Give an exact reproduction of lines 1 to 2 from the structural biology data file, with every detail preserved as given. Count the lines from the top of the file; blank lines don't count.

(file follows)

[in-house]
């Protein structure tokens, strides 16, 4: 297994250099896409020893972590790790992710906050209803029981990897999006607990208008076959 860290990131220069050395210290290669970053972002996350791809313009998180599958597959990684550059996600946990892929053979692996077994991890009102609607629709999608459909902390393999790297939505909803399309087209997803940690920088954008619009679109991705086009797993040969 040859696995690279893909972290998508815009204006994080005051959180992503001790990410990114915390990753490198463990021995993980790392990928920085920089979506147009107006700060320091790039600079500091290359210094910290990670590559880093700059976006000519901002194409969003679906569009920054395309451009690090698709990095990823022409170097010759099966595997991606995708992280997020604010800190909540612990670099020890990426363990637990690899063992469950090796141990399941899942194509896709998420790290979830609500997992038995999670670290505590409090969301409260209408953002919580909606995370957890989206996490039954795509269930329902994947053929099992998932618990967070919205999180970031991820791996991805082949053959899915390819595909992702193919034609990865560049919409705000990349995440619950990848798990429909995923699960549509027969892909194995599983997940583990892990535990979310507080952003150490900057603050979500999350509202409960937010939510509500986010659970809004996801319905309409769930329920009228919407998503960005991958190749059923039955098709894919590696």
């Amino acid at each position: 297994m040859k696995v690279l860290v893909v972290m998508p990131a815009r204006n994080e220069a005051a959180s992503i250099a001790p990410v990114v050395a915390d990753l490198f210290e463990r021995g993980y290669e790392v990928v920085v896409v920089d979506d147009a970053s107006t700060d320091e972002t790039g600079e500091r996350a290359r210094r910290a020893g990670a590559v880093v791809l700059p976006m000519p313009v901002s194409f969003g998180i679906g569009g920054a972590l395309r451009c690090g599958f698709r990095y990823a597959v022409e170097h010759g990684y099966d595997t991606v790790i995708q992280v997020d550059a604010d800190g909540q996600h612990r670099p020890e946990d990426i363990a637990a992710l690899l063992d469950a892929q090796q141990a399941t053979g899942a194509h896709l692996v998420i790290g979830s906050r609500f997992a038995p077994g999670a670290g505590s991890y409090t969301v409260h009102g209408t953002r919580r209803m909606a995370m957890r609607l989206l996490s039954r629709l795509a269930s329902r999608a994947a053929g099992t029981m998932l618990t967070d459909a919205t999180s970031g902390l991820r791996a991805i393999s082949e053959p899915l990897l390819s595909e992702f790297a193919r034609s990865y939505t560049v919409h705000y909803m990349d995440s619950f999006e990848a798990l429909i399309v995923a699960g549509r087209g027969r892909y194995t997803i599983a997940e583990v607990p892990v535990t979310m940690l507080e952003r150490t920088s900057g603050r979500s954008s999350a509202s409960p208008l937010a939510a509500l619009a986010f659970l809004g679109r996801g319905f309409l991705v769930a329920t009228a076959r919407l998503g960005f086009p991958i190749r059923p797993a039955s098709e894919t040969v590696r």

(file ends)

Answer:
[in-house]
């Protein structure tokens, strides 16, 4: 297994250099896409020893972590790790992710906050209803029981990897999006607990208008076959 860290990131220069050395210290290669970053972002996350791809313009998180599958597959990684550059996600946990892929053979692996077994991890009102609607629709999608459909902390393999790297939505909803399309087209997803940690920088954008619009679109991705086009797993040969 040859696995690279893909972290998508815009204006994080005051959180992503001790990410990114915390990753490198463990021995993980790392990928920085920089979506147009107006700060320091790039600079500091290359210094910290990670590559880093700059976006000519901002194409969003679906569009920054395309451009690090698709990095990823022409170097010759099966595997991606995708992280997020604010800190909540612990670099020890990426363990637990690899063992469950090796141990399941899942194509896709998420790290979830609500997992038995999670670290505590409090969301409260209408953002919580909606995370957890989206996490039954795509269930329902994947053929099992998932618990967070919205999180970031991820791996991805082949053959899915390819595909992702193919034609990865560049919409705000990349995440619950990848798990429909995923699960549509027969892909194995599983997940583990892990535990979310507080952003150490900057603050979500999350509202409960937010939510509500986010659970809004996801319905309409769930329920009228919407998503960005991958190749059923039955098709894919590696």